By Mercedes Ortiz
NEW PALTZ – Christine Bobro’s advice for conservative incoming students at SUNY New Paltz are: play devil’s advocate with your professors, don’t conform your views, voice your opinions, make a conservative club on campus, and be yourself.
The 22-year-old Digital Media Production major transferred from Marist College to SUNY New Paltz in the fall of 2015. She is in her third and final semester at SUNY New Paltz. Since transferring colleges, Bobro has made it her mission to keep her political views a secret.
“I was a little worried coming in because I come from a conservative background, all of my friends from Marist are conservative–that’s a very, very conservative college–and coming here I was like I’m gonna keep my mouth shut the entire time!” Bobro said.
With the heat of the upcoming election, Bobro has become more vocal in her political views.
First-year-student Joshua Raber said he’s had 31 of his Trump and Pence stickers stolen and torn throughout the semester. One night, he was woken by his resident assistant because someone left a pile of his ripped stickers in front of his dorm door with Hillary Clinton signs all over them.
Recently, students have been voicing their political opinions by writing in chalk on the walls of the Sojourner Truth Library. When Raber saw a writing that said, “Blue Lives Murder,” he grabbed a megaphone, stood on the academic strip, and said, “Blue lives matter, all lives matter, and blue lives don’t murder.” Raber said that students immediately forced him to stop, called him a racist, and told him that he had no first amendment.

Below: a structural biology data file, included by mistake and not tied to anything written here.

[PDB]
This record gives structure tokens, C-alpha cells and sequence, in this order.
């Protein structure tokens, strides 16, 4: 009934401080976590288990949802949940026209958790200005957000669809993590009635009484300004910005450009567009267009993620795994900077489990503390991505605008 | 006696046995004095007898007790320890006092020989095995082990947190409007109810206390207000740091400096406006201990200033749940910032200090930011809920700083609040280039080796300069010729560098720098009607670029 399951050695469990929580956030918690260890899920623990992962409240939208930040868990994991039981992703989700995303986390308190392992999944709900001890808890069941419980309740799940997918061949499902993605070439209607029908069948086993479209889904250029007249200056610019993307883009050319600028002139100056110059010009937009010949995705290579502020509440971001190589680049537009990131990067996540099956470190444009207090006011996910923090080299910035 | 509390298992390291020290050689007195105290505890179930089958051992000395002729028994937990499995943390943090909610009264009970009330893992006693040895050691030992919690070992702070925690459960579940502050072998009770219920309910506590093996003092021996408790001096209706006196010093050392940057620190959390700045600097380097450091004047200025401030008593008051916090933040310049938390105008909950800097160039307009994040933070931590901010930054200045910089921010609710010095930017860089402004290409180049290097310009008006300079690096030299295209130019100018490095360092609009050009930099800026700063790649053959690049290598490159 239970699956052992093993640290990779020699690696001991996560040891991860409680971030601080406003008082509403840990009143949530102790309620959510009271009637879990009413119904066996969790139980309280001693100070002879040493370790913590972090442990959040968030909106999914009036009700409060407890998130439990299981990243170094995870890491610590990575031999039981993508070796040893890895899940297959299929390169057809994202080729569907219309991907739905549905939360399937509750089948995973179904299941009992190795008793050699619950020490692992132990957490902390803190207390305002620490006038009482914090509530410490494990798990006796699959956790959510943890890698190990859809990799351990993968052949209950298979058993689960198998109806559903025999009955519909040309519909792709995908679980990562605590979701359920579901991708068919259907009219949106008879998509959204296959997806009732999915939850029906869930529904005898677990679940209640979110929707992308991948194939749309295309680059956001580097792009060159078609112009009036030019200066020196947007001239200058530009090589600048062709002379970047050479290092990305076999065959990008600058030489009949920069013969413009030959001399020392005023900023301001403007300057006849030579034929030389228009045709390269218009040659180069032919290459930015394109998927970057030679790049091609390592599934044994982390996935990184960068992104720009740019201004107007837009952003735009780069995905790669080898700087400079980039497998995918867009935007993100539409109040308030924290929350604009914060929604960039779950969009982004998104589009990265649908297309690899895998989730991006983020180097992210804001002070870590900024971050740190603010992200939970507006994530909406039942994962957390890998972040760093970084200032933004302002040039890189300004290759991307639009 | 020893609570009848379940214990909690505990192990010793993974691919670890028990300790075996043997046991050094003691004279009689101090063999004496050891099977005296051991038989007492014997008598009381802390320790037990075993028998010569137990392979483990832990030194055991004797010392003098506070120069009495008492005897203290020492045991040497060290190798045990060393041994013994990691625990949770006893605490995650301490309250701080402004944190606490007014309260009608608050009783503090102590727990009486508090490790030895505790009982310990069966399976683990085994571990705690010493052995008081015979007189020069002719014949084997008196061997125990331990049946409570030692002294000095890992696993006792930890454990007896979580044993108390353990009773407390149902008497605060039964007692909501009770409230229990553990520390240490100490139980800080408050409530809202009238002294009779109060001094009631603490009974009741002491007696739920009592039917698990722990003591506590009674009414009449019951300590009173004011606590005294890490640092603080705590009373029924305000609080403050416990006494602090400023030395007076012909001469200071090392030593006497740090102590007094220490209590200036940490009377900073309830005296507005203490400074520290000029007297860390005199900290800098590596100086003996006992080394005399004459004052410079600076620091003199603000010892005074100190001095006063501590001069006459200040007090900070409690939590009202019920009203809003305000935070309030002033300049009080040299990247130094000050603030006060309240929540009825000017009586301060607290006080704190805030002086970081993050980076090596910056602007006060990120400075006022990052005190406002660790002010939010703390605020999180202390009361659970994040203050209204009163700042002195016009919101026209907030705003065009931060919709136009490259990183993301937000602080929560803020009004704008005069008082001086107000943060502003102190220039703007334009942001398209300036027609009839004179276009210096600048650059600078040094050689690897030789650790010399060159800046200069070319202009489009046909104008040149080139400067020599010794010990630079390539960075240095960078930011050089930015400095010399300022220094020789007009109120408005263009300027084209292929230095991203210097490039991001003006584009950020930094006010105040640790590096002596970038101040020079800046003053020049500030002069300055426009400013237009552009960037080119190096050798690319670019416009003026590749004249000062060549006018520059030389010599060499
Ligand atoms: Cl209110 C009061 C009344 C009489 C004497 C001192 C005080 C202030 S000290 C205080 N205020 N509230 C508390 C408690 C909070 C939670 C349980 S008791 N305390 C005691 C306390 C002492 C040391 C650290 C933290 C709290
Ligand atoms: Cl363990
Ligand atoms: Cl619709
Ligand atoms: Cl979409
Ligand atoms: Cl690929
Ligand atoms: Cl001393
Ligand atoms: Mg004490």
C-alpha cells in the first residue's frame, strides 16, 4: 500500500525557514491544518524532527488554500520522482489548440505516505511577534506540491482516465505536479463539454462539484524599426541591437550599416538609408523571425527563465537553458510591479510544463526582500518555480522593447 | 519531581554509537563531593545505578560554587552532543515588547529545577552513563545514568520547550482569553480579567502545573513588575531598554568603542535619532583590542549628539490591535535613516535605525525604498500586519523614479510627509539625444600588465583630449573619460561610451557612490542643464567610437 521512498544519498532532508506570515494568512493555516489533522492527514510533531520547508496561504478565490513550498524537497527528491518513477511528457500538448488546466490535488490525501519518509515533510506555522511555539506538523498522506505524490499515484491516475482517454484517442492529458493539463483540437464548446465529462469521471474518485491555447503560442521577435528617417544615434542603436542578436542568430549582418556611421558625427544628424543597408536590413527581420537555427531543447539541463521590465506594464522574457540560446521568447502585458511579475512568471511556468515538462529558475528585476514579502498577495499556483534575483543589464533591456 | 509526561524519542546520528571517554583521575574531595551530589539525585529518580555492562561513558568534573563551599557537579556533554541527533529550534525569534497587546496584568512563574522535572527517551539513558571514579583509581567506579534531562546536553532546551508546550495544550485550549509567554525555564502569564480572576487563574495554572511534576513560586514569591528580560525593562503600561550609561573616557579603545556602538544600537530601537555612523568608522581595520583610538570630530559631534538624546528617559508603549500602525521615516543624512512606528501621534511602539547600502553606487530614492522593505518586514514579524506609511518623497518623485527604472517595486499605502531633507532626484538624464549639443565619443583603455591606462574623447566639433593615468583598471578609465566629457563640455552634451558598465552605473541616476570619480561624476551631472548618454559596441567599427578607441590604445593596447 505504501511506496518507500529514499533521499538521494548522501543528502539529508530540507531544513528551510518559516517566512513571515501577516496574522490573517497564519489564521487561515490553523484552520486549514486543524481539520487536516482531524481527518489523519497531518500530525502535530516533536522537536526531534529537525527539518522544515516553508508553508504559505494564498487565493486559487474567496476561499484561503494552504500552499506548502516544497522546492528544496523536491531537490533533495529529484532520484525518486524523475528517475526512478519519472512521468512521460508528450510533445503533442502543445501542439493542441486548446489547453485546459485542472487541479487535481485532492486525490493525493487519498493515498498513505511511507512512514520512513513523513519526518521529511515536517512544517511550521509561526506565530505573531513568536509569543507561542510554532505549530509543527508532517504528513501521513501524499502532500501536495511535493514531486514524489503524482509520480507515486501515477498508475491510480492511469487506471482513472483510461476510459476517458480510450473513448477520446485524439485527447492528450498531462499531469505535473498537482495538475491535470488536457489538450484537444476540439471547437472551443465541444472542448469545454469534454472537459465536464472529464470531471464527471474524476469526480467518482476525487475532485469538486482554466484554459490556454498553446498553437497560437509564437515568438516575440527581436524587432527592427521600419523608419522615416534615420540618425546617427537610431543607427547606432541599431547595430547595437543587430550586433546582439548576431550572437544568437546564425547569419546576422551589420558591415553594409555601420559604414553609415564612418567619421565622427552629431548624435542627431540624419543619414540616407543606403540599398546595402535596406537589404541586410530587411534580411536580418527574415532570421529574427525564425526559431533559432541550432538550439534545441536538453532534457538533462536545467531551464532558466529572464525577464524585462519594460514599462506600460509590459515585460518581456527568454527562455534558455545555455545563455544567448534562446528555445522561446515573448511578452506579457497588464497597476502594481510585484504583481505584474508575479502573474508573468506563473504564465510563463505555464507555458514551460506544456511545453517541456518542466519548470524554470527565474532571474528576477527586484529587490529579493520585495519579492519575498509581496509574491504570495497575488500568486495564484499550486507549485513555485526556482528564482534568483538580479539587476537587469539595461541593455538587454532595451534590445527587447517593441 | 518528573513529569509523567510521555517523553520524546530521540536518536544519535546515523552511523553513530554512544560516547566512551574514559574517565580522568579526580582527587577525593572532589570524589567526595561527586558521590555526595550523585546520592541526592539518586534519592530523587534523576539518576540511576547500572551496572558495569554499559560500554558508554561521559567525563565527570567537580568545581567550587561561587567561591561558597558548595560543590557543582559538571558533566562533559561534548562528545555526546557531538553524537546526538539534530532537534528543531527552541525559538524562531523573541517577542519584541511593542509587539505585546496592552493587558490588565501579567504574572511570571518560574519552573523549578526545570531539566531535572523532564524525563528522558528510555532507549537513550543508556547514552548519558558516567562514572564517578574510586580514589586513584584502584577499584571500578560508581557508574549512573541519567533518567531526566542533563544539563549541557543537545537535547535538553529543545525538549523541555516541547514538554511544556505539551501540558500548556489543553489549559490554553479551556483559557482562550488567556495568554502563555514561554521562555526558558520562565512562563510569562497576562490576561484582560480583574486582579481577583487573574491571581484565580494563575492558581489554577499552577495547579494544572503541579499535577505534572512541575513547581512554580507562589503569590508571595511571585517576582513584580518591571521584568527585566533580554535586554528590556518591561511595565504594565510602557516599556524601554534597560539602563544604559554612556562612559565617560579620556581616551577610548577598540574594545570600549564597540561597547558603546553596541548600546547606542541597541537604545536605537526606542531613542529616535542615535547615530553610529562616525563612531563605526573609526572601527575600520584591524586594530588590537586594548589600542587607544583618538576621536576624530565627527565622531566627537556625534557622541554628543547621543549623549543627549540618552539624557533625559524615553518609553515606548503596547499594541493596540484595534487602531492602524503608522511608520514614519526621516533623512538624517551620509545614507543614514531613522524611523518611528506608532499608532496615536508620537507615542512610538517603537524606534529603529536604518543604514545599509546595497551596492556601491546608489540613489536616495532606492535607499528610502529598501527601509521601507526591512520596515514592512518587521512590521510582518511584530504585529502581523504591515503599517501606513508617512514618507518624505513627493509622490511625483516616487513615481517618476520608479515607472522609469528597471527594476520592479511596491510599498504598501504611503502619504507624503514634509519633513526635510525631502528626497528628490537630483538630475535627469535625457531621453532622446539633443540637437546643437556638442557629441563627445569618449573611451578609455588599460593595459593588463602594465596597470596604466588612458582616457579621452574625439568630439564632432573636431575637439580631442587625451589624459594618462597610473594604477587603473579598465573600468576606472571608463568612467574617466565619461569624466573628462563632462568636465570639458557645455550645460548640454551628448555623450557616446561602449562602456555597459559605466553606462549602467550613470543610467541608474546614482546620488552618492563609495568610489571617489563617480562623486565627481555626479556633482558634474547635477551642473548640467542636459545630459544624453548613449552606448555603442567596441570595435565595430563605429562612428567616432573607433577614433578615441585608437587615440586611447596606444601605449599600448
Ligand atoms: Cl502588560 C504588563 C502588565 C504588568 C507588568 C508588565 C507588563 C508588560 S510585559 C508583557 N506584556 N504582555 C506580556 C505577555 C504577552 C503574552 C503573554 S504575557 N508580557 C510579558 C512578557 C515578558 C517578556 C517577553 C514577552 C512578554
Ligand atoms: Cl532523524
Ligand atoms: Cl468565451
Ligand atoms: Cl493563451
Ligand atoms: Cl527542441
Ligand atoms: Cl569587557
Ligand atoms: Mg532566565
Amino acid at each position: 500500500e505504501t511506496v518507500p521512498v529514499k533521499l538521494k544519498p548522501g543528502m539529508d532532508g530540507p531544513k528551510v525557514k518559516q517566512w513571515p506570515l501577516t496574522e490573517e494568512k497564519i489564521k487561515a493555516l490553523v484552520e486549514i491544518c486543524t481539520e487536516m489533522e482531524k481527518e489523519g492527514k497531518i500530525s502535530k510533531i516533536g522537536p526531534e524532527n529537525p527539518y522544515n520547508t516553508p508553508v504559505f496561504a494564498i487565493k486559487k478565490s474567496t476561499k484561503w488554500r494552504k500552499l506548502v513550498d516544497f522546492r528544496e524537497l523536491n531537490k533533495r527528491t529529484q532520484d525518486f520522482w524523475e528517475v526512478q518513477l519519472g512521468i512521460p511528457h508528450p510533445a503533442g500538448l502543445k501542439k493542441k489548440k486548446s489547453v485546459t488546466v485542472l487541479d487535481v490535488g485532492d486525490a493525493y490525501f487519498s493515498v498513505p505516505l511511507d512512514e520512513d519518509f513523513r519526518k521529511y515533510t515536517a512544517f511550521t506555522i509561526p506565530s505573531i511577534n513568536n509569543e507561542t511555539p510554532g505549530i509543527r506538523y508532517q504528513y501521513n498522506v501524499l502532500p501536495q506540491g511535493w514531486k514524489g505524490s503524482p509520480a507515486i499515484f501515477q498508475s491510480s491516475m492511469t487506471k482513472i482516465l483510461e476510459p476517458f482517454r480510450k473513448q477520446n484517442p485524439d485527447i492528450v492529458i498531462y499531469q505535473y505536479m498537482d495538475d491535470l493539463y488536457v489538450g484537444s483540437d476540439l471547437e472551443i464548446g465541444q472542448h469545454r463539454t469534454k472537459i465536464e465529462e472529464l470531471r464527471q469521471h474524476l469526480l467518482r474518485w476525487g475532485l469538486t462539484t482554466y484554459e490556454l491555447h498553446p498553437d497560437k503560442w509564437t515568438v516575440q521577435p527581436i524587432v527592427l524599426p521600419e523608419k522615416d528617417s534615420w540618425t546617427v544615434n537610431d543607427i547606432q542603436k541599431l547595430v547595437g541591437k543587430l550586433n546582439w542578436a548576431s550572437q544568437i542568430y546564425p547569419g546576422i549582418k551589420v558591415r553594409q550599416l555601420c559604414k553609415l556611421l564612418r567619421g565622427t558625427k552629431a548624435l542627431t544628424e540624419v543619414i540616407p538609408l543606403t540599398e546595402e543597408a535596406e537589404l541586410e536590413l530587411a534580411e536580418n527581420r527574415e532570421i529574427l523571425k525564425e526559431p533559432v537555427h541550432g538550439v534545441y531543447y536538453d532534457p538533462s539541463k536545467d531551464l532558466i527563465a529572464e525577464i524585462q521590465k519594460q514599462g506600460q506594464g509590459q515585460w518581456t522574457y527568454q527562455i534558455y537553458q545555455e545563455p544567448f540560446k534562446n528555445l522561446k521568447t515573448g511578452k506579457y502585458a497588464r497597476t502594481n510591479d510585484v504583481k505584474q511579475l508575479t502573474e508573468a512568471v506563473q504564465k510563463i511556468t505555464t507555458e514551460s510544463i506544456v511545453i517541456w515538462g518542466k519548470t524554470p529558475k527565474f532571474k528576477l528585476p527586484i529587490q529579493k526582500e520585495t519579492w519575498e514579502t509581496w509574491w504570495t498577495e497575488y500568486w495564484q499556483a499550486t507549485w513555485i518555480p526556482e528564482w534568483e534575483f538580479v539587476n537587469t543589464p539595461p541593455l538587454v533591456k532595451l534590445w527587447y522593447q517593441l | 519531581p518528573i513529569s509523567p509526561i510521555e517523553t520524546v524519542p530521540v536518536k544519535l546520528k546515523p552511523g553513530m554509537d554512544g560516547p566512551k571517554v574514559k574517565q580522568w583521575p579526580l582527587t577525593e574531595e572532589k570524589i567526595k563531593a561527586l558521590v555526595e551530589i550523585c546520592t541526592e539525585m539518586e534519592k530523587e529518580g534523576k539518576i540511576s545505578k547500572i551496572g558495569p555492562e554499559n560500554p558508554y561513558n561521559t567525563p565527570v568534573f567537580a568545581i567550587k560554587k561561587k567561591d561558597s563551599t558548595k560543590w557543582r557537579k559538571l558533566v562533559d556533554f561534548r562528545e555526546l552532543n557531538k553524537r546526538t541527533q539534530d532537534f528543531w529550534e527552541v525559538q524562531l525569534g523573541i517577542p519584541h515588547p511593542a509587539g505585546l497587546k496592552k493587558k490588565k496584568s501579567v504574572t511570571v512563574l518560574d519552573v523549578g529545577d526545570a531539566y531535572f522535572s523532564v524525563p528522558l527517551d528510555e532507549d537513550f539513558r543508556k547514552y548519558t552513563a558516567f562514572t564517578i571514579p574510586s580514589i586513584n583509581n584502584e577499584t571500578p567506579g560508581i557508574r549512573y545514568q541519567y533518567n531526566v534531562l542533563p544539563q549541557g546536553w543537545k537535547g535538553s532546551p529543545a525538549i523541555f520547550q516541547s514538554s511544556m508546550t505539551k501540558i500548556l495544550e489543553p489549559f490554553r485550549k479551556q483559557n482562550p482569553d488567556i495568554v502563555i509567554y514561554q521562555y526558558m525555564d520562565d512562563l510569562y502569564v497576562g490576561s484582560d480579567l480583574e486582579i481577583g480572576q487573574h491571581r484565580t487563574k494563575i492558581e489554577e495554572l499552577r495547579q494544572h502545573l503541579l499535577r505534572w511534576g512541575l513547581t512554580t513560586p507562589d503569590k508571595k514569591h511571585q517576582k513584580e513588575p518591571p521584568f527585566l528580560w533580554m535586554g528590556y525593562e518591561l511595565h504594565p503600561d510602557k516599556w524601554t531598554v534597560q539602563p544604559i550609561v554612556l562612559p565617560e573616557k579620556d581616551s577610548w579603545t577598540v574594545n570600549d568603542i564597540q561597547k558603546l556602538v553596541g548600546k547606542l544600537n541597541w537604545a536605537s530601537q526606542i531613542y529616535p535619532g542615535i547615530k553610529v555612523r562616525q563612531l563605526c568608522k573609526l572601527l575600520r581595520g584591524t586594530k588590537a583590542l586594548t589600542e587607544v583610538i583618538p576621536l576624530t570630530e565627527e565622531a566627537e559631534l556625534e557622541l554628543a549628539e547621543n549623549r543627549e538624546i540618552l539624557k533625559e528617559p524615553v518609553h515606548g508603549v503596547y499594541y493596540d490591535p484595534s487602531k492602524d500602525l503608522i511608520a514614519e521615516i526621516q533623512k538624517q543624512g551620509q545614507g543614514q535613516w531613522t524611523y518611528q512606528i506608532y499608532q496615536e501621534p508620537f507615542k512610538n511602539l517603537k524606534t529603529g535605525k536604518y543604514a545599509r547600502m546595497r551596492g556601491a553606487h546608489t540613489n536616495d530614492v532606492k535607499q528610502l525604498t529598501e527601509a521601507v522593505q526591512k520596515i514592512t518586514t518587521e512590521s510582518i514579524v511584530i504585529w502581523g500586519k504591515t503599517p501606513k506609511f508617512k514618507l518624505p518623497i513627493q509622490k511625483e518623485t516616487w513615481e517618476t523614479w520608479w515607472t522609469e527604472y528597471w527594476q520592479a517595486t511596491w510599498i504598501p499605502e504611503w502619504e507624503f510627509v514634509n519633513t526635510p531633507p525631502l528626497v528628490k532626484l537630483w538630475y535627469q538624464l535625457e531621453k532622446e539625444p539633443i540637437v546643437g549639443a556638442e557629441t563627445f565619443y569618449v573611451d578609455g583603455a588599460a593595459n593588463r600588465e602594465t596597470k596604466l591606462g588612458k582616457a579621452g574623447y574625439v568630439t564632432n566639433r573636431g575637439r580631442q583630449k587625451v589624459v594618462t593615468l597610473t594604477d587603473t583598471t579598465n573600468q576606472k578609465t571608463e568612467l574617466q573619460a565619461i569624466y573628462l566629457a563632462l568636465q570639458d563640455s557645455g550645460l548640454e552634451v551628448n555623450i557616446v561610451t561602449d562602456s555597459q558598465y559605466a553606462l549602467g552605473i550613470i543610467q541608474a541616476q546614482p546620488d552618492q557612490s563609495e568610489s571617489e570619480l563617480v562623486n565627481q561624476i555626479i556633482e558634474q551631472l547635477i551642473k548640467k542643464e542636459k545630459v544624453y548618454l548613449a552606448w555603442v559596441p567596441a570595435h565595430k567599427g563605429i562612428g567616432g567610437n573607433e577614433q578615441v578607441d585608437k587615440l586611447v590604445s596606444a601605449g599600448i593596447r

Jeff Miller, Department Chair of Political Science and International Relations, has been teaching at SUNY New Paltz since 1999. Miller says that conservative students play a huge role in the classrooms. “Without conservatives, a lot of the students would be in a gigantic left wing echo chamber where they would hear their views echoed back to them from other students and a good number of faculty too,” Miller said.
According to the school’s website, SUNY New Paltz has no clubs or organizations catered to conservative students. Like Bobro and Raber, Communications Disorders major Gabrielle Dunne feels that the college doesn’t offer a safe haven for conservative students. Dunne said, “If there becomes a place, people would shame them.”